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Finding God in the mess
Meditations for Mindful Living

Jim Deeds & Brendan McManus sj

Messenger Publications • pp. 128 


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This short and accessible book aims to engage the reader at the visual level as well as mentally and spiritually. Its many colourful images are as visual meditations which are linked to various themes and suggestions for thoughtful reflection. As with Saint Ignatius, the book tries to aid ‘the limping pilgrim, putting his spirituality into practice. The mediations are brief and thought-provoking. At least one of them ‘pulled me up’ on reading it and motivated me to halt and think on the insight that was being offered. The book is bright, immediate and suitable for reading in short extracts or for using as a guide for daily prayer or on retreat.

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Only Love Breaks Open The Tombs
Denis Ledogar

Veritas Publications, 2018
ISBN 9781847308061
pp. 162 • €12.99/stg£11.95

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This book is written by an active Hospital Chaplain, an Assumptionist priest, working in Strasbourg.

     The book is based around the structure of the seven last words of Christ which are paralleled with a seven stage approach to dying and death. The insight or link is revealing and the stages, though seeming a little forced at times, do reveal the preoccupations; the fears and the needs of those who are facing death. A re-ordering of relationships; to the family and friends; to the world and to the self, constitute the core of the stages. Fear of death itself is somewhat understated, I thought, but the process of coming to terms with death and loss are comprehensively dealt with.

     The style of the book is anecdotal with lots of personal references; stories from the hospital bedside and quotable quotes. ‘We can learn how to die.’ (Montaigne) It deals with the evasion of death in our contemporary culture and the task of pastoral care to the ill and dying. The big questions, ‘Does death have a meaning?’ are not avoided and the gritty reality of ‘returning the earth to the earth’ is dwelt on. The work relies heavily on testimonies which give it a ‘human interest’ appeal while the scriptural foundations of the work give it ballast. Overall, it is a thoughtful presentation, especially useful perhaps for all those who work in a pastoral setting and especially for bereavement groups and chaplains of all kinds.

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To Grow In Love
A Spirituality of Ageing, Dying and Glory

Brian Grogan sj

Messenger Publications • pp. 115


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The book deals with the spirituality of ageing, dying and glory, telling us, quoting Erikson (p.30) , that, ‘ageing is a blessed time, just like any other phase of life and carries its own unique graces and opportunities for development. The alternative is to become a whinger and complainer and live a life of a thousand little disgusts’. This is one of the many nuggets of wisdom culled from great literature of from Sacred Scripture that underpin the insights of one who has lived and reflected on life. The style of the book is such that it might be used as a vademecum for a short retreat or for daily use as a springboard for meditation or reflection. The Ignatian method of ‘prayerful pondering’ is used extensively throughout as are personal anecdotes and insights from the harvest of much study and revision of earlier work in this particular field of human experience.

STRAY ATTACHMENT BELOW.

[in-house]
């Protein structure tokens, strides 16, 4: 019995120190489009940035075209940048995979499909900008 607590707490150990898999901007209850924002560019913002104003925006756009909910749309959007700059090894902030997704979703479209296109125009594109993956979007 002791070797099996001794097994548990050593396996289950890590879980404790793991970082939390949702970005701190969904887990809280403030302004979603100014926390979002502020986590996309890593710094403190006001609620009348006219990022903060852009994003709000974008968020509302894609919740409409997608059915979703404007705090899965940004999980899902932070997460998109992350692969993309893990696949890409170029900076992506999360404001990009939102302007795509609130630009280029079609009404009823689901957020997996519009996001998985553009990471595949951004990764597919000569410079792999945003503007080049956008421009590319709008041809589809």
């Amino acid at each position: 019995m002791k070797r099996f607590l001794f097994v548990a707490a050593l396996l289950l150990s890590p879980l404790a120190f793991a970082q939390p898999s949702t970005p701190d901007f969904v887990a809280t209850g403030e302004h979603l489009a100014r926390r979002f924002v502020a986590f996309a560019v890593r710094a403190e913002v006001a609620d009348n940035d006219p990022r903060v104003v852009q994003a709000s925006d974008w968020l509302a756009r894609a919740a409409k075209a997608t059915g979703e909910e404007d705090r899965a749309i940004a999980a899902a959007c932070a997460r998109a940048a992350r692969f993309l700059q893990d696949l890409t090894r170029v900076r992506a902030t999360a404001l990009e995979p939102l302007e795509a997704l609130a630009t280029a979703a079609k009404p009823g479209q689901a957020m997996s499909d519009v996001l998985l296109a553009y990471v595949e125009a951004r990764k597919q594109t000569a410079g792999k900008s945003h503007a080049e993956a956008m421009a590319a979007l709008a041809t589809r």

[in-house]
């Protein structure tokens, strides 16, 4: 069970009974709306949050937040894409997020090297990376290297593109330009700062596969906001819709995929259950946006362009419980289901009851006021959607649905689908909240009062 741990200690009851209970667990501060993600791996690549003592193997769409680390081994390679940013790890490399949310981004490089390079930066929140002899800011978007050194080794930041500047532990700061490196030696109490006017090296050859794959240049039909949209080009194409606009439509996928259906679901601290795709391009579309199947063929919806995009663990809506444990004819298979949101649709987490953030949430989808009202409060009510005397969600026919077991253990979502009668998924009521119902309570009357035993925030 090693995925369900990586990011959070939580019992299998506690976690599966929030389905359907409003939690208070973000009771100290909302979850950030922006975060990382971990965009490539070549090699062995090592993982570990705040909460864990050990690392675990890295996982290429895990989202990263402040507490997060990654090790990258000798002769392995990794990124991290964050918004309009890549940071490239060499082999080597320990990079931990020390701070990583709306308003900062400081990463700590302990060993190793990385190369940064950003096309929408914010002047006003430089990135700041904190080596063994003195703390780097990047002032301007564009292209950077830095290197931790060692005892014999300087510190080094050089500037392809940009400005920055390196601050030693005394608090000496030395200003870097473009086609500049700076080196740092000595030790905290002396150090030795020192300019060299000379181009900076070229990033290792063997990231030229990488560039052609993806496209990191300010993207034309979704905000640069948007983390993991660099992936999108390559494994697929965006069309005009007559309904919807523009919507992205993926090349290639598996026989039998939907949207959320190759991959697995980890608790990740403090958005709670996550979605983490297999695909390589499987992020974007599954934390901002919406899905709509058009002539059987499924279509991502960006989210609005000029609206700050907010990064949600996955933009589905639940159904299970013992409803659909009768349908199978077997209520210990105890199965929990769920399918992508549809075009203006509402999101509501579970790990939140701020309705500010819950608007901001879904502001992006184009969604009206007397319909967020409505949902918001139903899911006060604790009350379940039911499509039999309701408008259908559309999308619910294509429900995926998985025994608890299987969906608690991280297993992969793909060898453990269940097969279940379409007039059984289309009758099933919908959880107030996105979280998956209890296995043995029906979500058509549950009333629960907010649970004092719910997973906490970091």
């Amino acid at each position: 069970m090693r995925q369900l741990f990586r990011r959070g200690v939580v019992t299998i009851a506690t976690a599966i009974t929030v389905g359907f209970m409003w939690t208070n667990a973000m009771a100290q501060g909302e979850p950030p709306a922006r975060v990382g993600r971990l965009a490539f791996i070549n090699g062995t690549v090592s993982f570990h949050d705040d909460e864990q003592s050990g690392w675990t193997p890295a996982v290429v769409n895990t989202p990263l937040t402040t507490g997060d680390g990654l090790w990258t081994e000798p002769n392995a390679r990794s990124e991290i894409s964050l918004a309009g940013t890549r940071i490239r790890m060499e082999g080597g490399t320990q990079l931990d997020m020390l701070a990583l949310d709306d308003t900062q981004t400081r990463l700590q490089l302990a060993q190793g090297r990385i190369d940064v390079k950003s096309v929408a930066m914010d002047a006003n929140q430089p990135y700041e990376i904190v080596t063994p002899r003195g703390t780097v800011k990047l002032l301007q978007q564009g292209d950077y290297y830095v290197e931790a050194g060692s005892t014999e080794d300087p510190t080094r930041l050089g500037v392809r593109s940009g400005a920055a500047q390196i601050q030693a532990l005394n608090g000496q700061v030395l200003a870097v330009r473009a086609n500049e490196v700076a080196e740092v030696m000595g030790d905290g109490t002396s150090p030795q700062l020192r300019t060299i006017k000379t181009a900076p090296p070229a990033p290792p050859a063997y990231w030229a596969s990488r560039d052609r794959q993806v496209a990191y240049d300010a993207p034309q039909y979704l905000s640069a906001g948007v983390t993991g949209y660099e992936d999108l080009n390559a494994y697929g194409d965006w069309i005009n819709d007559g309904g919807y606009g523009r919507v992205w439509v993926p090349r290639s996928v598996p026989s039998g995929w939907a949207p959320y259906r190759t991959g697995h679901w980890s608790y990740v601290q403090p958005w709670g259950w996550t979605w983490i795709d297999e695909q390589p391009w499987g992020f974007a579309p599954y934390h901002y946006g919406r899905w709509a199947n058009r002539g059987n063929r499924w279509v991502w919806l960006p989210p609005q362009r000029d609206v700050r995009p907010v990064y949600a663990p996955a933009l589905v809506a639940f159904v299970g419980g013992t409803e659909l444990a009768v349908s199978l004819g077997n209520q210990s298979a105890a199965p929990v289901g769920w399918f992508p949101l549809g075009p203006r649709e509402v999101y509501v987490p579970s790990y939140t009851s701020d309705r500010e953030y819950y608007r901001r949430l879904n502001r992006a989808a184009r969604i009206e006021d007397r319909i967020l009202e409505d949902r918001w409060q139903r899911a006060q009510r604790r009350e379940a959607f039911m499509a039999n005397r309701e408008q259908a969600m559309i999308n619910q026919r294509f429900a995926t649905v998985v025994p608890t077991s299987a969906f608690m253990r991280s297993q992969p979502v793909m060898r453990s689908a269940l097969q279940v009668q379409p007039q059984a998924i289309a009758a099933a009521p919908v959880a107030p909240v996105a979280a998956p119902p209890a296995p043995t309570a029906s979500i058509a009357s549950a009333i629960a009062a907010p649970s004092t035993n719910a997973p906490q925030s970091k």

‘The gradual loss of the small self as the great self comes to prevail in us’ (p.122) is one of the quotable quotes with which the book is studded and the common imagery of the chrysalis and butterfly story is given a make-over (p.143), presenting it in a new and more nuanced manner. The reassurance by Thomas Merton that the divine spark within us is impervious to mediocrity and sinning gives comfort as people enter the ‘final stage of growth’. The dream of Gerontius (p.129) lifts the spirit as the work takes on the form of a retreat, punctuated by short, punchy chapters or sessions that provide food and nourishment for the intellect and spirit alike. While dealing with difficult issues, the book does not fail to present the challenges and the opportunities that any life-stage or life and death event offer and it will be a useful aide to anyone working in a pastoral setting and perhaps for those dealing with the personal onset of the ‘third age’ or those who deal especially with bereavement groups or with retirees.

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Fr Michael Murtagh

Dunleer, Co Louth




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